How stress causes infertility

Switching off the RFRP3 gene in the hypothalamus prevents stress-induced infertility in rats.
06 February 2015

Interview with 

Daniela Kaufer & Anna Geraghty, UC Berkeley




It's well known that stress can interfere with fertility. But what's less well understood is how. It turns out that there's a stress-sensitive signal in the brain's hypothalamus that can block the release of the hormones that normally coordinate reproduction. UC Berkeley scientist Anna Geraghty found that temporarily deactivating this signal can prevent the effects of stress on reproduction in rats. Co-author on the study Daniela Kaufer spoke to Chris Smith...

Daniela - The first thing that you see and that you would expect to see is that there's a rise in the level of circulating stress hormones, what would be cortisol in people. You also have a rise in a peptide called gonadotropin-inhibitory peptide or in mammals it's called RFRP3. It's a top-down switch, if you want, of the reproductive system - it sort of shuts down the system.

Chris - Where does this come from, this inhibitory hormone, and what sorts of cells is it targeting? What's seeing it and what effect is it having?

Daniela - The RFP3 hormone is produced in an area of the brain called the hypothalamus. It is known to inhibit cells that produce GnRH, the gonadotropin-releasing hormone. So, controlling from the top, the hypothalamus pituitary-gonadal axis.

Chris - And the fact that it comes on in response to stress, it's downstream of the effects of stress. How is that achieved then?

Daniela - Several years ago, we looked at the cells that produced GnH and we found that they have the right receptors for the stress hormone, for the cortical steroid - cortisol. So, that's called a glucocorticoid receptor and that's expressed in the cells that produce GnH. And in response to this elevated stress signal, they start producing GnH and that stays around.

Chris - And then when a person recovers from stress or an animal recovers from stress, you would expect their cortisol levels to drop right down? Do you see, eventually, the inhibitory peptide falling off, or does it stay elevated?

Daniela - The furthest that we looked was one full oestrous cycle after distress. At this point we see the stress hormone that's going down so don't see any more glucocorticoids that are elevated, but the GnH is still elevated. We haven't looked further out at the expression but we did look at functional relevance of that. And when we look at what happens functionally to the animals, they still have difficulty in mating. Less of them that mated get pregnant and more of the ones that got pregnant have problems carrying the pregnancy throughout, and we see embryo survival that is decreased.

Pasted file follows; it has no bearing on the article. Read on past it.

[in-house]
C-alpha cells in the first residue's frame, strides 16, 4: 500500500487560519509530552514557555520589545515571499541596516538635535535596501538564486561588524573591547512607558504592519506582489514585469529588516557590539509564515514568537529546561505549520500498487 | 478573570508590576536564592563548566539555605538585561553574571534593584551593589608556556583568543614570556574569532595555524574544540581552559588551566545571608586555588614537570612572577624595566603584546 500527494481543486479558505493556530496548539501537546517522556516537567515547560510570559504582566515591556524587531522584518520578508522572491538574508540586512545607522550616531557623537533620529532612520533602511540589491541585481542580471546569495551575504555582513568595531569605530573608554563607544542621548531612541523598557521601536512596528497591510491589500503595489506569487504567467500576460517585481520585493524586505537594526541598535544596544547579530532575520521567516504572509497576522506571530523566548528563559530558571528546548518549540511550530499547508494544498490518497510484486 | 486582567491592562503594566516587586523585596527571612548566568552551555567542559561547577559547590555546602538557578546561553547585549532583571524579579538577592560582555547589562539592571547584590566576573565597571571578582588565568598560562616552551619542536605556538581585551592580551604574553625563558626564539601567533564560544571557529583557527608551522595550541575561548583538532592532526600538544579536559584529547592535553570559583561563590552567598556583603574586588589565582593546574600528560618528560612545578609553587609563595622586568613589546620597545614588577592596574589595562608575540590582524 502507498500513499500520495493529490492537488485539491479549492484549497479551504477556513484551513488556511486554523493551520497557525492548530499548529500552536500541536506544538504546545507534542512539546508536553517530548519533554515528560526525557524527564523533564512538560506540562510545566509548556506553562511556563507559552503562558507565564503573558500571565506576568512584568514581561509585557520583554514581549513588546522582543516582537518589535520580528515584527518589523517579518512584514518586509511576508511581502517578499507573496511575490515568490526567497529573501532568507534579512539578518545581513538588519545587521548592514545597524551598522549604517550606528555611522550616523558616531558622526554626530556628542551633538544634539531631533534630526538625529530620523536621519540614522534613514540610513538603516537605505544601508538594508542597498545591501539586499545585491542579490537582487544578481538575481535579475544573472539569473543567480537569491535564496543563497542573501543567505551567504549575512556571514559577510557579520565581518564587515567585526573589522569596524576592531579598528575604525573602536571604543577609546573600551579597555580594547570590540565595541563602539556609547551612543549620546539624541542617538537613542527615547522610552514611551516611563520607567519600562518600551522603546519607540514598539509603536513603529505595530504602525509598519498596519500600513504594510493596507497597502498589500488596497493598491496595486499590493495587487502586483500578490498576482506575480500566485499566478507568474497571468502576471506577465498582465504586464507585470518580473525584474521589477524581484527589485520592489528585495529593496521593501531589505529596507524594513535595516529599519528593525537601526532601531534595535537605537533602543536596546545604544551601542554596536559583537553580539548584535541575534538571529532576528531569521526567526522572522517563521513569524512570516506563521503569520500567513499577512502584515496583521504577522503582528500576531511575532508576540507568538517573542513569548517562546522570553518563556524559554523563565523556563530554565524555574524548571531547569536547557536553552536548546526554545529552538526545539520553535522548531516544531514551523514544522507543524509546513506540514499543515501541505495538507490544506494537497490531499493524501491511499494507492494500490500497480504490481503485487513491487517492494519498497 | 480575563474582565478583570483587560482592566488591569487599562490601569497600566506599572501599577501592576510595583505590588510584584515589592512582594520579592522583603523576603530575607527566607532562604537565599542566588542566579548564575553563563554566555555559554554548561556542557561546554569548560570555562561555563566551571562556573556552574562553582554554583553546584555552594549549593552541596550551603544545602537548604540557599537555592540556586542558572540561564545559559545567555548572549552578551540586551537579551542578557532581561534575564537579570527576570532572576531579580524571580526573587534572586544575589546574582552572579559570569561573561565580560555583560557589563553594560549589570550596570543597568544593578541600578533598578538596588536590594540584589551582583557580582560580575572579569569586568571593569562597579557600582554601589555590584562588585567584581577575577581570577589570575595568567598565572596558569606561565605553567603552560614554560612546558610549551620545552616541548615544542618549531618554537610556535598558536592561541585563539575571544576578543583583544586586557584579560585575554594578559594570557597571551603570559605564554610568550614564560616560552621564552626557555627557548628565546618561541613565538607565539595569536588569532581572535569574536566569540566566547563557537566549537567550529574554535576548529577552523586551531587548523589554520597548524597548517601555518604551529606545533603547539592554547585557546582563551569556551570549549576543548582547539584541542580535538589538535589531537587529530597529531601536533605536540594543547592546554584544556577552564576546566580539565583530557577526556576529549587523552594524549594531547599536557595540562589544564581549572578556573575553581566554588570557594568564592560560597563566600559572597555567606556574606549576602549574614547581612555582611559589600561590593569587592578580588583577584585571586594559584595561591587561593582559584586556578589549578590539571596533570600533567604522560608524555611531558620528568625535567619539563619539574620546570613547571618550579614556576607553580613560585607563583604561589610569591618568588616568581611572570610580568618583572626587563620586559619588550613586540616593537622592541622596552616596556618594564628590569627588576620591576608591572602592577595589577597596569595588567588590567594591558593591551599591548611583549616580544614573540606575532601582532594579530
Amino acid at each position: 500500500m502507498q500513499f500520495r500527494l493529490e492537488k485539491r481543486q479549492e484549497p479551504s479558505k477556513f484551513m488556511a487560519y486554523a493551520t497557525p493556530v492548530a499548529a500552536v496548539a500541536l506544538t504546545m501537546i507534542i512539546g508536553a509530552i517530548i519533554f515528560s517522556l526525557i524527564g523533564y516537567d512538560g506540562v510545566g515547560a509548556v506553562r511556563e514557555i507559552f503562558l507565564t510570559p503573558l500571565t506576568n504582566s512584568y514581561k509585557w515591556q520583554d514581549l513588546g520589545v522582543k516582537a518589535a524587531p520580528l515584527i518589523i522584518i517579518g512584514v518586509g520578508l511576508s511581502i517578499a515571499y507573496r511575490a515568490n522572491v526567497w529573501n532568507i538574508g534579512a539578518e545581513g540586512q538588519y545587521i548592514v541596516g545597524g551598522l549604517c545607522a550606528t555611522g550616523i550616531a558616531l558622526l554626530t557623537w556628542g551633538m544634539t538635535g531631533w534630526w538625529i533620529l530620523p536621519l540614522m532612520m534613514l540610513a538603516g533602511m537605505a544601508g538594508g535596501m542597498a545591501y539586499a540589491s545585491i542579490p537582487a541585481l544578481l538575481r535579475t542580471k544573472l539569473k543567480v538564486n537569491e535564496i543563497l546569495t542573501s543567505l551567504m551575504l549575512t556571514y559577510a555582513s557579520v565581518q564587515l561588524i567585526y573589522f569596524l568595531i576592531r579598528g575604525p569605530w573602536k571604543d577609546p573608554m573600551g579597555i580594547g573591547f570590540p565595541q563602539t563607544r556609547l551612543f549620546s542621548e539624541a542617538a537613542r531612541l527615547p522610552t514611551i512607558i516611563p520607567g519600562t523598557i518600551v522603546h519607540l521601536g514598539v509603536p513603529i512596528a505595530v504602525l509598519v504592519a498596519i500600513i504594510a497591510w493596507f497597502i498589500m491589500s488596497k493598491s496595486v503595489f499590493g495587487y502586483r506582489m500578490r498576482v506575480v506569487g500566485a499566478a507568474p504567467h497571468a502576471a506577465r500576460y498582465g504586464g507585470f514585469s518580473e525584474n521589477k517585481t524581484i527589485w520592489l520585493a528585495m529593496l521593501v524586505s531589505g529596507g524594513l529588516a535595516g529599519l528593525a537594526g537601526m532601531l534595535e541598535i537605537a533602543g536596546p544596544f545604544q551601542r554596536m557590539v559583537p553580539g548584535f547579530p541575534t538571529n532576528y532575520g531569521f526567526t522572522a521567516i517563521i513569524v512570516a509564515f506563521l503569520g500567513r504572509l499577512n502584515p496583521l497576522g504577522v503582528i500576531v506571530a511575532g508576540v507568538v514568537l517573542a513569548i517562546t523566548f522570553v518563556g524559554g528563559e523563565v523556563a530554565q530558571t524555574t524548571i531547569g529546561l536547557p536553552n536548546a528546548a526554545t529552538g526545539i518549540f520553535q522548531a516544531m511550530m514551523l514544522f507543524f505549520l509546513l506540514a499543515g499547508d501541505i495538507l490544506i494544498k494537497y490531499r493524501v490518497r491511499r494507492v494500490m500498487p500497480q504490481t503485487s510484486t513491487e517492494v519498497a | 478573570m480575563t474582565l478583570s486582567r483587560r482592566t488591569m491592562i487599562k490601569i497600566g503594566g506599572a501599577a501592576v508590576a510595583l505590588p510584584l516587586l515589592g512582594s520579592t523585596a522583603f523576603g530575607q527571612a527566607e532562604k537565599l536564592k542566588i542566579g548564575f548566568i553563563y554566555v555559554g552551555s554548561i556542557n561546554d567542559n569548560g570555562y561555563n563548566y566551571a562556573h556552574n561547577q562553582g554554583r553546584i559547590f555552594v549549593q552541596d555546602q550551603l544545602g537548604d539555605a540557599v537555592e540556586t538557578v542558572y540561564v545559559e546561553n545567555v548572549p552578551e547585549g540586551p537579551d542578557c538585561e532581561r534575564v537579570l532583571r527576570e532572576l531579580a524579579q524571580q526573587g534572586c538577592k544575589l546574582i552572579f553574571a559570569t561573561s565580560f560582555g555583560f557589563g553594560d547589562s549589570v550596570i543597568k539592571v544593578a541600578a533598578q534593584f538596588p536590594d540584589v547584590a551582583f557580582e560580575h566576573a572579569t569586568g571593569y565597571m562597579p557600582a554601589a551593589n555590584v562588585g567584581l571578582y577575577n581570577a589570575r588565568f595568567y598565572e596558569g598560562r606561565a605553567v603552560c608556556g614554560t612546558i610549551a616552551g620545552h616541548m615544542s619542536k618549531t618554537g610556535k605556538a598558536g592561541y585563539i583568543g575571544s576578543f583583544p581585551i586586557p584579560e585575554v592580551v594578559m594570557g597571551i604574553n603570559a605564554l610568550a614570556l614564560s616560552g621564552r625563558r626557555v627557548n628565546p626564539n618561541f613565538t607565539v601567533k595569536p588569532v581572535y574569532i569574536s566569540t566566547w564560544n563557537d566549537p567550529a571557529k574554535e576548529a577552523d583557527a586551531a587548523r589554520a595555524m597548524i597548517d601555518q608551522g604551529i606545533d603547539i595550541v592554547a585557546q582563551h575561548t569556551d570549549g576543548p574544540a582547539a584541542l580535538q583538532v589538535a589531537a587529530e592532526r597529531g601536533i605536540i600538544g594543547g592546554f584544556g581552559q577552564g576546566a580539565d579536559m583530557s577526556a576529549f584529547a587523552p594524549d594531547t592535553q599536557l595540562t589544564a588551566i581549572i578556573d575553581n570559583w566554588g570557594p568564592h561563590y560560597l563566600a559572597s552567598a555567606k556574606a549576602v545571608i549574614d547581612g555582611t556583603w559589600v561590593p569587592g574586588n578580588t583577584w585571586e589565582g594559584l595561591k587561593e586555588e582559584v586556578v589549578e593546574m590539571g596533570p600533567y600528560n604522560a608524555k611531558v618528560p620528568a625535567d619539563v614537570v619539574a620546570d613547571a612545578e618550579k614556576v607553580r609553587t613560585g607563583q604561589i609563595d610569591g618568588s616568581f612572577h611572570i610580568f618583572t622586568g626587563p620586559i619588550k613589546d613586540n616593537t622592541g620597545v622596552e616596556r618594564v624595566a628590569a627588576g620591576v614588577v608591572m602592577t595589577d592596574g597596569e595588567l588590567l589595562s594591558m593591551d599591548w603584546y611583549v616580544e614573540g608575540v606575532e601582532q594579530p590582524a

Chris - So, Anna. How did you explore what the relationship was between RFRP and the fertility effects?

Anna - So what we used in our study in our study was actually an inducible knockdown virus, and what that means is that the virus itself turns off the RFRP gene in the hypothalamus. And so we're putting it directly into the brain to shut it down. But what the inducible aspect of it is, is that we could actually control when that virus is on and off. And so what we were able to do is control the virus to such a degree that it was only turned off during that stressful period. So, the same period we did earlier where we found the fertility problems. We repeated those 18 days but during this time we blocked RFRP from being released - actually look at the effects RFRP increases might be causing in these. However, because it's inducible, we can actually turn it back on once the stress is over and what we found was that by turning off RFRP just during those 18 days, you completely prevented all those reproductive problems we saw in the stressed animals. And they actually had the same levels of stress hormones between the two groups. So, not having RFRP didn't change how they experienced the stress, just the downstream effects of it.

Chris - What do you think the implications are for what you found?

Anna - Oh. I think the possibilities are really great for what we could do, although, a lot of research needs to be done. The ability to start thinking about maybe it's not just the stress hormone we should be looking at when humans or animals are having fertility issues. That maybe it's something downstream of stress that might be persistent, even though the stress levels are normal. So, in this case RFRP, might give us a much wider range of problems to look for in fertility so that we could actually better identify problems humans are having.


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